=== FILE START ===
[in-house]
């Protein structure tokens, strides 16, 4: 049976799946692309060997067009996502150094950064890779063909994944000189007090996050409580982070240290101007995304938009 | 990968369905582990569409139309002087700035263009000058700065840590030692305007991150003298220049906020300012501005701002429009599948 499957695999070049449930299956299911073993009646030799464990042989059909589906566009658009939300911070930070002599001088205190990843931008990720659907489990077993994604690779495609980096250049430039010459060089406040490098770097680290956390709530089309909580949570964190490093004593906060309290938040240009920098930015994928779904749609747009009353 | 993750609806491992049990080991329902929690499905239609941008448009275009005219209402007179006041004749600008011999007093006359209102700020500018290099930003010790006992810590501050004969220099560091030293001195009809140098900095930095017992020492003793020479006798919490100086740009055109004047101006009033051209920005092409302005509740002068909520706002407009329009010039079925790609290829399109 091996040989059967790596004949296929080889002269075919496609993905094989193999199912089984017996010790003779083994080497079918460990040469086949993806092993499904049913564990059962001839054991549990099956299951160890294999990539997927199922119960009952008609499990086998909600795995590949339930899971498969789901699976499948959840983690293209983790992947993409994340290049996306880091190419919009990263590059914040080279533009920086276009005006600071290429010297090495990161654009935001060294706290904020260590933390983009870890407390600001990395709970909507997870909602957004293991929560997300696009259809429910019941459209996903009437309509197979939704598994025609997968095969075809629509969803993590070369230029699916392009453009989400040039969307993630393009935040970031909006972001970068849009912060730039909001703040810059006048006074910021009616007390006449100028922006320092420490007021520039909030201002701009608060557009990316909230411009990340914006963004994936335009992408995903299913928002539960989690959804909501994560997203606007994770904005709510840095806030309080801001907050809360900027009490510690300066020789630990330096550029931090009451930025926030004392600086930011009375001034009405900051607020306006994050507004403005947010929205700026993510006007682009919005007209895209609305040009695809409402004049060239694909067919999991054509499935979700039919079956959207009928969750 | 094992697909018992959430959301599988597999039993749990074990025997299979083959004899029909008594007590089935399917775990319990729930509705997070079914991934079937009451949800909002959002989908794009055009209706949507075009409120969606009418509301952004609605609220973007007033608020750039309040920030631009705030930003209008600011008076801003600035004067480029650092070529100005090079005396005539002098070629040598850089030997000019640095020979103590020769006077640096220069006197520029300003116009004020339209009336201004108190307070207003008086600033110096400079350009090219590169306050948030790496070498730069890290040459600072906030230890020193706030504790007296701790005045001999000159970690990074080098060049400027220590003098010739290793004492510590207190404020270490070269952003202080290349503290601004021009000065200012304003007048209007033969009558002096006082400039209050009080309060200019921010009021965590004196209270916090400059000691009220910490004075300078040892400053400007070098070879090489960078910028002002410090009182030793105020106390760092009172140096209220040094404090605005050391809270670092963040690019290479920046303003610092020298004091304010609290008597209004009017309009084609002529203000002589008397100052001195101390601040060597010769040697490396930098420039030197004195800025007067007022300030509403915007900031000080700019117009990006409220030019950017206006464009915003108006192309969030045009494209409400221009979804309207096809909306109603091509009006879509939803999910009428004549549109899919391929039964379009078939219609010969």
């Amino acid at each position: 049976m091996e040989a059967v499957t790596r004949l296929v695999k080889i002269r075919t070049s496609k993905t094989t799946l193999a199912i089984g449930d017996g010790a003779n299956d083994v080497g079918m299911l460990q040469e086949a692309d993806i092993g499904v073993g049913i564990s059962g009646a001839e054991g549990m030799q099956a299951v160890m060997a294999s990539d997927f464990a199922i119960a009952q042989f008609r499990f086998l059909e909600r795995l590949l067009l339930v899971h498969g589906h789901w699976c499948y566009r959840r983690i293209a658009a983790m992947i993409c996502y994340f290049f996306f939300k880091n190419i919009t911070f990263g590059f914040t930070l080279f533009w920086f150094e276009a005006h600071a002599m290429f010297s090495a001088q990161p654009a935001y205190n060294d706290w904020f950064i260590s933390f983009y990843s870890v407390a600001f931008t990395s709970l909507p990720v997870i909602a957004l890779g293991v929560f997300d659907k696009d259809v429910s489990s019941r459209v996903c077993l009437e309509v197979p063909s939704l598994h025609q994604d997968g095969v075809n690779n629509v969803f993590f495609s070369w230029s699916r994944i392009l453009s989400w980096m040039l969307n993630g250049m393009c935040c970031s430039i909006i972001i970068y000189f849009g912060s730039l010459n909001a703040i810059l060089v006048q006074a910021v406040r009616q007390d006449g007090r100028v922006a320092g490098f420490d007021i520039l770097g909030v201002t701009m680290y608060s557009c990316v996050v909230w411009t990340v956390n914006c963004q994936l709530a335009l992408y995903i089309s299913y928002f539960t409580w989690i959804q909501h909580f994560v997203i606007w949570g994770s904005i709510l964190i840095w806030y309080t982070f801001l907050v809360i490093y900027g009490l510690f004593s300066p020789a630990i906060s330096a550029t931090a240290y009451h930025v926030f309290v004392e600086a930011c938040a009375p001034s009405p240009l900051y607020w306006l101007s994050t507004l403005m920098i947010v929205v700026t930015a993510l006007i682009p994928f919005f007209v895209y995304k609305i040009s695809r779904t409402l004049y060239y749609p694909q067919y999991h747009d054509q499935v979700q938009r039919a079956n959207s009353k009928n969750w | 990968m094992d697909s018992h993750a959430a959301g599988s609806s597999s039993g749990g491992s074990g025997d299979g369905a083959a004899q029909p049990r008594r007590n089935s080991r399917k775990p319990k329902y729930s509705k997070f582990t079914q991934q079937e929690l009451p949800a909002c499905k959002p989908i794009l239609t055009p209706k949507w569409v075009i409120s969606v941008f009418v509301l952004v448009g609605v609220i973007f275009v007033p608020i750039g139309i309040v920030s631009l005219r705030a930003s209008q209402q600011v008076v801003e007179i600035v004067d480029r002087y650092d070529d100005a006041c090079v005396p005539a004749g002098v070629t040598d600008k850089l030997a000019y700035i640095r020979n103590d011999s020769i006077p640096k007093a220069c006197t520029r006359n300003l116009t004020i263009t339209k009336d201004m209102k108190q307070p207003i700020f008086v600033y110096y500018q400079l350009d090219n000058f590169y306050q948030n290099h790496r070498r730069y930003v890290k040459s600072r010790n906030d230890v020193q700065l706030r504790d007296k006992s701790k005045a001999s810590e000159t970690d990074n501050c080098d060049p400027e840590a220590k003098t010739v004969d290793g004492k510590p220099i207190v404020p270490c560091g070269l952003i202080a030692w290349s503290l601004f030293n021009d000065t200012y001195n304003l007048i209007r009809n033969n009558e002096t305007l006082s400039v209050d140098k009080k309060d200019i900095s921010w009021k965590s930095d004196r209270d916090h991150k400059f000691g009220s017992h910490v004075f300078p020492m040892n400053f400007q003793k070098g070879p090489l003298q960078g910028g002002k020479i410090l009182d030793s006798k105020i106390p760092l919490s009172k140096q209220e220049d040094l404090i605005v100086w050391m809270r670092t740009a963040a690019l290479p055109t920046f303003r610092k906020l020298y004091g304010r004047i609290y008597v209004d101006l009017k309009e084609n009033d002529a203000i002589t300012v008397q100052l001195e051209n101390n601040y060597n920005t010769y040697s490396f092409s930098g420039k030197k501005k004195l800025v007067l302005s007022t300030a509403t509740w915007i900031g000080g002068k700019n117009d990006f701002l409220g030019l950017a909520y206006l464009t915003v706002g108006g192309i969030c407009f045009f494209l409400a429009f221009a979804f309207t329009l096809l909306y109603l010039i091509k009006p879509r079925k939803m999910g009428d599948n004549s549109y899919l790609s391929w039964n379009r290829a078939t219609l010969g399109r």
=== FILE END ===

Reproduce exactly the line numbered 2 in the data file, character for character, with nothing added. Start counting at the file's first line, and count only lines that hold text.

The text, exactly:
């Protein structure tokens, strides 16, 4: 049976799946692309060997067009996502150094950064890779063909994944000189007090996050409580982070240290101007995304938009 | 990968369905582990569409139309002087700035263009000058700065840590030692305007991150003298220049906020300012501005701002429009599948 499957695999070049449930299956299911073993009646030799464990042989059909589906566009658009939300911070930070002599001088205190990843931008990720659907489990077993994604690779495609980096250049430039010459060089406040490098770097680290956390709530089309909580949570964190490093004593906060309290938040240009920098930015994928779904749609747009009353 | 993750609806491992049990080991329902929690499905239609941008448009275009005219209402007179006041004749600008011999007093006359209102700020500018290099930003010790006992810590501050004969220099560091030293001195009809140098900095930095017992020492003793020479006798919490100086740009055109004047101006009033051209920005092409302005509740002068909520706002407009329009010039079925790609290829399109 091996040989059967790596004949296929080889002269075919496609993905094989193999199912089984017996010790003779083994080497079918460990040469086949993806092993499904049913564990059962001839054991549990099956299951160890294999990539997927199922119960009952008609499990086998909600795995590949339930899971498969789901699976499948959840983690293209983790992947993409994340290049996306880091190419919009990263590059914040080279533009920086276009005006600071290429010297090495990161654009935001060294706290904020260590933390983009870890407390600001990395709970909507997870909602957004293991929560997300696009259809429910019941459209996903009437309509197979939704598994025609997968095969075809629509969803993590070369230029699916392009453009989400040039969307993630393009935040970031909006972001970068849009912060730039909001703040810059006048006074910021009616007390006449100028922006320092420490007021520039909030201002701009608060557009990316909230411009990340914006963004994936335009992408995903299913928002539960989690959804909501994560997203606007994770904005709510840095806030309080801001907050809360900027009490510690300066020789630990330096550029931090009451930025926030004392600086930011009375001034009405900051607020306006994050507004403005947010929205700026993510006007682009919005007209895209609305040009695809409402004049060239694909067919999991054509499935979700039919079956959207009928969750 | 094992697909018992959430959301599988597999039993749990074990025997299979083959004899029909008594007590089935399917775990319990729930509705997070079914991934079937009451949800909002959002989908794009055009209706949507075009409120969606009418509301952004609605609220973007007033608020750039309040920030631009705030930003209008600011008076801003600035004067480029650092070529100005090079005396005539002098070629040598850089030997000019640095020979103590020769006077640096220069006197520029300003116009004020339209009336201004108190307070207003008086600033110096400079350009090219590169306050948030790496070498730069890290040459600072906030230890020193706030504790007296701790005045001999000159970690990074080098060049400027220590003098010739290793004492510590207190404020270490070269952003202080290349503290601004021009000065200012304003007048209007033969009558002096006082400039209050009080309060200019921010009021965590004196209270916090400059000691009220910490004075300078040892400053400007070098070879090489960078910028002002410090009182030793105020106390760092009172140096209220040094404090605005050391809270670092963040690019290479920046303003610092020298004091304010609290008597209004009017309009084609002529203000002589008397100052001195101390601040060597010769040697490396930098420039030197004195800025007067007022300030509403915007900031000080700019117009990006409220030019950017206006464009915003108006192309969030045009494209409400221009979804309207096809909306109603091509009006879509939803999910009428004549549109899919391929039964379009078939219609010969």